At first glance, *Munjya* presents a captivating plot that delves into the legends surrounding an eponymous child demon-monster, capturing the fascination of some and the curiosity of others. Munjya is depicted as a creature possessing both monstrous and childlike qualities, having met his demise at a tender age. According to belief, Munjya is only visible to individuals from his own bloodline, and he often torments them in pursuit of fulfilling his desires, which primarily revolve around marriage and reuniting with Munni. Munjya review

 

*Munjya* combines elements of spooky horror with comedy, although the horror aspect falls short in terms of delivering genuine scares. Most of the comedic moments stem from the ghost himself, particularly in his manner of speech. However, the voice-over artist for this CGI character could have been better briefed on the film’s intended balance between horror and comedy, prioritizing the horror elements. Munjya review

 

Niren Bhatt’s screenplay, supported by Yogesh Chandekar’s solid story, provides a fast-paced and engaging first half. The second half maintains this momentum, seamlessly piecing together the narrative. Notably, Saurabh Goswami’s cinematography adds to the eerie atmosphere, particularly with aerial shots of the village, the haunting peepal tree, and the stunning beach leading to it. One standout scene involves Bittu’s grandmother walking barefoot on the beach, leaving footprints on the wet sand, captured in a spectacularly shot sequence that commands attention.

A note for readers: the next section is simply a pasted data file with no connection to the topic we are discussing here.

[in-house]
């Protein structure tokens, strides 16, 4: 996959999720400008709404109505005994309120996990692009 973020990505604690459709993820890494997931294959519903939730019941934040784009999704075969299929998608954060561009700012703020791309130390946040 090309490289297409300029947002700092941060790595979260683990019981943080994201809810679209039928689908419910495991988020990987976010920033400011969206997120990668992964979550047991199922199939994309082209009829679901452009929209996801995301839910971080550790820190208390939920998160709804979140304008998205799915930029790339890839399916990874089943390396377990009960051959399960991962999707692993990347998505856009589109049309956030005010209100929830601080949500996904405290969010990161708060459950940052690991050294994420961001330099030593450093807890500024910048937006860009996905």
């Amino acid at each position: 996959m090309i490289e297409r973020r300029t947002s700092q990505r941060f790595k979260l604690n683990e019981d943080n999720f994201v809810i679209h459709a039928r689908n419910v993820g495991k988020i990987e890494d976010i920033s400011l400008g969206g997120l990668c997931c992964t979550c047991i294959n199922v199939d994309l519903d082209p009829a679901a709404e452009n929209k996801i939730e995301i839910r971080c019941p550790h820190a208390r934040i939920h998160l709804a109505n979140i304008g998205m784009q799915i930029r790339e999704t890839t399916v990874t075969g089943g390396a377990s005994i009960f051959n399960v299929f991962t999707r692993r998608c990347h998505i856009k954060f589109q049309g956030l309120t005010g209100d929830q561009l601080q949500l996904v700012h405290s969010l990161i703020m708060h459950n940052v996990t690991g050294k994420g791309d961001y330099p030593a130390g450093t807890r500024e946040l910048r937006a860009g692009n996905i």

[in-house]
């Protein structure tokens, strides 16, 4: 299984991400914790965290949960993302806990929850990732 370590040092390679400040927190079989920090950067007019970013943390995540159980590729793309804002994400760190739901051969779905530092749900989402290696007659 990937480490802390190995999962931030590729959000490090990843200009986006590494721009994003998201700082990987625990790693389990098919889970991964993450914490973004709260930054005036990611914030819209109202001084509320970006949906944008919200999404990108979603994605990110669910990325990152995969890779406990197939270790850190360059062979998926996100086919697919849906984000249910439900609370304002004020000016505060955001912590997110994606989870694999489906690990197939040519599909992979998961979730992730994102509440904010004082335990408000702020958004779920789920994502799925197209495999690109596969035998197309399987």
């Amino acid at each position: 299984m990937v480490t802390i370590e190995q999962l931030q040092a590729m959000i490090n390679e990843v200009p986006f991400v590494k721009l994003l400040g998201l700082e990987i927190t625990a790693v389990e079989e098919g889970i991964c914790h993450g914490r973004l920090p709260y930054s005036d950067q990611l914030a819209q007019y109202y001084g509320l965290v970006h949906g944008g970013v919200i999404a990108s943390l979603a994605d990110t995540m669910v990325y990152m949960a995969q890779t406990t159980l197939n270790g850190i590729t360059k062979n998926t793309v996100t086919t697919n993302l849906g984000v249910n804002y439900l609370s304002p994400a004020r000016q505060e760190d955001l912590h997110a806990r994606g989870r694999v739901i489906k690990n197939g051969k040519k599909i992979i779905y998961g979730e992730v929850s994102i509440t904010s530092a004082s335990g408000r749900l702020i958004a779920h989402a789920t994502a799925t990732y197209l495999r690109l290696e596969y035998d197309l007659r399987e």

Abhay Verma delivers a flawless performance, fitting seamlessly into his character and showcasing a fine balance between fear and courage. The dynamic between Bittu and Munjya is eerie yet oddly endearing, with some scenes between them evoking both disturbance and a sense of cuteness. Taran Singh as Bittu’s friend Diljit adds a heavy dose of laughter with his jokes, while Sharvari initially delivers a decent performance, shining more prominently in the second half. Mona Singh shines as the protective mother, displaying impeccable comic timing and adding Punjabi touches that evoke memories of Bulbul from *Made in Heaven*. Suhas Joshi, a veteran actress, exudes endearing screen presence, particularly in her scenes with Abhay.  Munjya review

 

Enter the saviour, Hand of God, portrayed by Elvis Karim Prabhakar (S. Sathyaraj), who claims to free people from evil spirits with his ‘hallelujah’ chants. While his character may come across as caricature-ish, he adds to the comedic element without veering into insanity like some tantrik babas might. Overall, his performance doesn’t disappoint and contributes to the film’s comedic flair.  Munjya review

 

In summary, *Munjya* presents a heady concoction of love, obsession, possession, black magic, and horror. While it may not be the epitome of a perfect horror comedy, it brings a fresh perspective alongside familiar elements, providing viewers with something both new and nostalgic to enjoy. Be sure to stay seated for the end credits, where you’ll be treated to a song and a surprise reveal that connects *Munjya* to its counterparts in the horror comedy franchise.

 

Munjya review